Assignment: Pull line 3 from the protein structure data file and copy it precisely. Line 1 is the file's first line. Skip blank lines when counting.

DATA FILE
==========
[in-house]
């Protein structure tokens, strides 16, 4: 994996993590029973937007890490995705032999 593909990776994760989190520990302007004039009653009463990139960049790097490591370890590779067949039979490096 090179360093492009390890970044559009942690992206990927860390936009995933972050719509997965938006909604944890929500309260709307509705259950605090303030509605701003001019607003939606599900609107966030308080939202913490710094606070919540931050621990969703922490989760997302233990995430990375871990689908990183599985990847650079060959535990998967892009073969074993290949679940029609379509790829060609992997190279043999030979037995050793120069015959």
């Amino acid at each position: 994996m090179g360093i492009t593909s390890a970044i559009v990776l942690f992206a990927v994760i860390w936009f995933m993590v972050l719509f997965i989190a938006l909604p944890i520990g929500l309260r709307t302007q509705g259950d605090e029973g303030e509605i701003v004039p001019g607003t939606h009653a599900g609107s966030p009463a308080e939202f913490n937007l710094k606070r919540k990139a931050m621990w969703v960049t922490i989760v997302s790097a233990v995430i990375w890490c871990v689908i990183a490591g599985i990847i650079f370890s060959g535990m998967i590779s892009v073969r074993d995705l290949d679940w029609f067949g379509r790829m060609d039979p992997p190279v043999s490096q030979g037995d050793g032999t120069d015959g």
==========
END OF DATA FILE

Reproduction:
């Amino acid at each position: 994996m090179g360093i492009t593909s390890a970044i559009v990776l942690f992206a990927v994760i860390w936009f995933m993590v972050l719509f997965i989190a938006l909604p944890i520990g929500l309260r709307t302007q509705g259950d605090e029973g303030e509605i701003v004039p001019g607003t939606h009653a599900g609107s966030p009463a308080e939202f913490n937007l710094k606070r919540k990139a931050m621990w969703v960049t922490i989760v997302s790097a233990v995430i990375w890490c871990v689908i990183a490591g599985i990847i650079f370890s060959g535990m998967i590779s892009v073969r074993d995705l290949d679940w029609f067949g379509r790829m060609d039979p992997p190279v043999s490096q030979g037995d050793g032999t120069d015959g």